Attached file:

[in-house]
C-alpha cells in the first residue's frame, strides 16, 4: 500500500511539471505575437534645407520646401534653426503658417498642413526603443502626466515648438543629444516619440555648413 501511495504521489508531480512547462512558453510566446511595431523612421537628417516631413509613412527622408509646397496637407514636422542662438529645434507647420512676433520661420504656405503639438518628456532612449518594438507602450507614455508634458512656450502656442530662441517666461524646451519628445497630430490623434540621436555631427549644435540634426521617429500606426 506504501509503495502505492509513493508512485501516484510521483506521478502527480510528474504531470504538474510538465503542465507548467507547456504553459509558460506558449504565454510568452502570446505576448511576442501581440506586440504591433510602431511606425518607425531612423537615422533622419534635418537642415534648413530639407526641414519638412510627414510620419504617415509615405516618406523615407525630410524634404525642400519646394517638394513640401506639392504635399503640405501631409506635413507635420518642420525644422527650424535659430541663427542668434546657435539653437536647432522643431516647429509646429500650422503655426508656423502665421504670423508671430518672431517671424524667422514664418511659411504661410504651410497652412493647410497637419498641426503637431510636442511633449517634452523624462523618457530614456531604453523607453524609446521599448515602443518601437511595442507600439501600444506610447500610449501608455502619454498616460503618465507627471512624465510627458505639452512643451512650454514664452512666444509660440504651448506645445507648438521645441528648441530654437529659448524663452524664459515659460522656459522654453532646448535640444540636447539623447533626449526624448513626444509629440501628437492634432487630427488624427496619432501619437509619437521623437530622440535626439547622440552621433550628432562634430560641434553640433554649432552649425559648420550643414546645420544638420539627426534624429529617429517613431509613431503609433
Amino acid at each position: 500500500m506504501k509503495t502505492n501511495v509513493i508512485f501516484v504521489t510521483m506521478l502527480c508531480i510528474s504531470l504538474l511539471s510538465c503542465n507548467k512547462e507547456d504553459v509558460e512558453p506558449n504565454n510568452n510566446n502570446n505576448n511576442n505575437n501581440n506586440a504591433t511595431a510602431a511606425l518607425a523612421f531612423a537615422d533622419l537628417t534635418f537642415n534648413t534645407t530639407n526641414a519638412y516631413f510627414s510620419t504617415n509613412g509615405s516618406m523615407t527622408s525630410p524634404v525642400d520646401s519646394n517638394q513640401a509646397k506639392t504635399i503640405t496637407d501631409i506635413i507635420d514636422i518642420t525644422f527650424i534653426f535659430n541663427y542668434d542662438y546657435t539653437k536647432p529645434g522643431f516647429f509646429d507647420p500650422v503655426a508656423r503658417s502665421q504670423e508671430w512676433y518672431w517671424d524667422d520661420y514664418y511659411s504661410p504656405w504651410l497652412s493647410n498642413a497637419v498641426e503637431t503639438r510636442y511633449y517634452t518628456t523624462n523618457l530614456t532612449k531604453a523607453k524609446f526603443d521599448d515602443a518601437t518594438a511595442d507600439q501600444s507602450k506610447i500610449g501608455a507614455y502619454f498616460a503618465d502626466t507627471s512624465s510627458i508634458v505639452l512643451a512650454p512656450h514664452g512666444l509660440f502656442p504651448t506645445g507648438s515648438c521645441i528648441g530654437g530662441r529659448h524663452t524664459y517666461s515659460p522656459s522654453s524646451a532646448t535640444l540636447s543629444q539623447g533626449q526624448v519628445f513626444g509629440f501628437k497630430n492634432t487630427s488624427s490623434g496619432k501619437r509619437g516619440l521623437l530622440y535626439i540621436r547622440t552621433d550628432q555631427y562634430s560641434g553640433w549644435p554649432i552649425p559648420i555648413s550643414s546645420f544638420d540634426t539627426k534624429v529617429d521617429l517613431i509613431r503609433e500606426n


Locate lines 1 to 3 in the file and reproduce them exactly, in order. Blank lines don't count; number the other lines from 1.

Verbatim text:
[in-house]
C-alpha cells in the first residue's frame, strides 16, 4: 500500500511539471505575437534645407520646401534653426503658417498642413526603443502626466515648438543629444516619440555648413 501511495504521489508531480512547462512558453510566446511595431523612421537628417516631413509613412527622408509646397496637407514636422542662438529645434507647420512676433520661420504656405503639438518628456532612449518594438507602450507614455508634458512656450502656442530662441517666461524646451519628445497630430490623434540621436555631427549644435540634426521617429500606426 506504501509503495502505492509513493508512485501516484510521483506521478502527480510528474504531470504538474510538465503542465507548467507547456504553459509558460506558449504565454510568452502570446505576448511576442501581440506586440504591433510602431511606425518607425531612423537615422533622419534635418537642415534648413530639407526641414519638412510627414510620419504617415509615405516618406523615407525630410524634404525642400519646394517638394513640401506639392504635399503640405501631409506635413507635420518642420525644422527650424535659430541663427542668434546657435539653437536647432522643431516647429509646429500650422503655426508656423502665421504670423508671430518672431517671424524667422514664418511659411504661410504651410497652412493647410497637419498641426503637431510636442511633449517634452523624462523618457530614456531604453523607453524609446521599448515602443518601437511595442507600439501600444506610447500610449501608455502619454498616460503618465507627471512624465510627458505639452512643451512650454514664452512666444509660440504651448506645445507648438521645441528648441530654437529659448524663452524664459515659460522656459522654453532646448535640444540636447539623447533626449526624448513626444509629440501628437492634432487630427488624427496619432501619437509619437521623437530622440535626439547622440552621433550628432562634430560641434553640433554649432552649425559648420550643414546645420544638420539627426534624429529617429517613431509613431503609433
Amino acid at each position: 500500500m506504501k509503495t502505492n501511495v509513493i508512485f501516484v504521489t510521483m506521478l502527480c508531480i510528474s504531470l504538474l511539471s510538465c503542465n507548467k512547462e507547456d504553459v509558460e512558453p506558449n504565454n510568452n510566446n502570446n505576448n511576442n505575437n501581440n506586440a504591433t511595431a510602431a511606425l518607425a523612421f531612423a537615422d533622419l537628417t534635418f537642415n534648413t534645407t530639407n526641414a519638412y516631413f510627414s510620419t504617415n509613412g509615405s516618406m523615407t527622408s525630410p524634404v525642400d520646401s519646394n517638394q513640401a509646397k506639392t504635399i503640405t496637407d501631409i506635413i507635420d514636422i518642420t525644422f527650424i534653426f535659430n541663427y542668434d542662438y546657435t539653437k536647432p529645434g522643431f516647429f509646429d507647420p500650422v503655426a508656423r503658417s502665421q504670423e508671430w512676433y518672431w517671424d524667422d520661420y514664418y511659411s504661410p504656405w504651410l497652412s493647410n498642413a497637419v498641426e503637431t503639438r510636442y511633449y517634452t518628456t523624462n523618457l530614456t532612449k531604453a523607453k524609446f526603443d521599448d515602443a518601437t518594438a511595442d507600439q501600444s507602450k506610447i500610449g501608455a507614455y502619454f498616460a503618465d502626466t507627471s512624465s510627458i508634458v505639452l512643451a512650454p512656450h514664452g512666444l509660440f502656442p504651448t506645445g507648438s515648438c521645441i528648441g530654437g530662441r529659448h524663452t524664459y517666461s515659460p522656459s522654453s524646451a532646448t535640444l540636447s543629444q539623447g533626449q526624448v519628445f513626444g509629440f501628437k497630430n492634432t487630427s488624427s490623434g496619432k501619437r509619437g516619440l521623437l530622440y535626439i540621436r547622440t552621433d550628432q555631427y562634430s560641434g553640433w549644435p554649432i552649425p559648420i555648413s550643414s546645420f544638420d540634426t539627426k534624429v529617429d521617429l517613431i509613431r503609433e500606426n